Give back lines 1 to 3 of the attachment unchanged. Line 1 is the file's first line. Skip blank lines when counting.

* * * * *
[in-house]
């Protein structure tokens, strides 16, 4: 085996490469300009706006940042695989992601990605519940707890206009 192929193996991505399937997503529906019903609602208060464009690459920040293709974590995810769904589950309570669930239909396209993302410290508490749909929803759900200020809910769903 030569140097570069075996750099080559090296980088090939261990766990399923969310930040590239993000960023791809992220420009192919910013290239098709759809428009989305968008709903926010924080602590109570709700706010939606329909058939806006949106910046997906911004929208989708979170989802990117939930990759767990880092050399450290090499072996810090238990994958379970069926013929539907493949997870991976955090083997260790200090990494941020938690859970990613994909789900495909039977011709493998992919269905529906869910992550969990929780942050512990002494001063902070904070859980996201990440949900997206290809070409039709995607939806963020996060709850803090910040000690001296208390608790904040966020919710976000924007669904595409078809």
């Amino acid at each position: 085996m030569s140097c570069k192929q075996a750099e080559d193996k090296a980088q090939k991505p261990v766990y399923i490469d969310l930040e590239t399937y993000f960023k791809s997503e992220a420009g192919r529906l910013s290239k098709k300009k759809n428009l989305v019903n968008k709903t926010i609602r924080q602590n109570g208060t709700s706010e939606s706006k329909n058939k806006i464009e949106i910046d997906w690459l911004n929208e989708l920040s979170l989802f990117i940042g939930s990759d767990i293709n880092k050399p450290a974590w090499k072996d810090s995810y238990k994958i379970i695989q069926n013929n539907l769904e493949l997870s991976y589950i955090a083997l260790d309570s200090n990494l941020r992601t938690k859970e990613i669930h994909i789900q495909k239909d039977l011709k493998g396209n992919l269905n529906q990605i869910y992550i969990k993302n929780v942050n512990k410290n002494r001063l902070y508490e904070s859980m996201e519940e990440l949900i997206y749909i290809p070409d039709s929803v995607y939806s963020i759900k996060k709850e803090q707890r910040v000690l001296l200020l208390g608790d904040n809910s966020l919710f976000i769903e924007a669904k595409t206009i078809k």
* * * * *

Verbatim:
[in-house]
């Protein structure tokens, strides 16, 4: 085996490469300009706006940042695989992601990605519940707890206009 192929193996991505399937997503529906019903609602208060464009690459920040293709974590995810769904589950309570669930239909396209993302410290508490749909929803759900200020809910769903 030569140097570069075996750099080559090296980088090939261990766990399923969310930040590239993000960023791809992220420009192919910013290239098709759809428009989305968008709903926010924080602590109570709700706010939606329909058939806006949106910046997906911004929208989708979170989802990117939930990759767990880092050399450290090499072996810090238990994958379970069926013929539907493949997870991976955090083997260790200090990494941020938690859970990613994909789900495909039977011709493998992919269905529906869910992550969990929780942050512990002494001063902070904070859980996201990440949900997206290809070409039709995607939806963020996060709850803090910040000690001296208390608790904040966020919710976000924007669904595409078809």
């Amino acid at each position: 085996m030569s140097c570069k192929q075996a750099e080559d193996k090296a980088q090939k991505p261990v766990y399923i490469d969310l930040e590239t399937y993000f960023k791809s997503e992220a420009g192919r529906l910013s290239k098709k300009k759809n428009l989305v019903n968008k709903t926010i609602r924080q602590n109570g208060t709700s706010e939606s706006k329909n058939k806006i464009e949106i910046d997906w690459l911004n929208e989708l920040s979170l989802f990117i940042g939930s990759d767990i293709n880092k050399p450290a974590w090499k072996d810090s995810y238990k994958i379970i695989q069926n013929n539907l769904e493949l997870s991976y589950i955090a083997l260790d309570s200090n990494l941020r992601t938690k859970e990613i669930h994909i789900q495909k239909d039977l011709k493998g396209n992919l269905n529906q990605i869910y992550i969990k993302n929780v942050n512990k410290n002494r001063l902070y508490e904070s859980m996201e519940e990440l949900i997206y749909i290809p070409d039709s929803v995607y939806s963020i759900k996060k709850e803090q707890r910040v000690l001296l200020l208390g608790d904040n809910s966020l919710f976000i769903e924007a669904k595409t206009i078809k």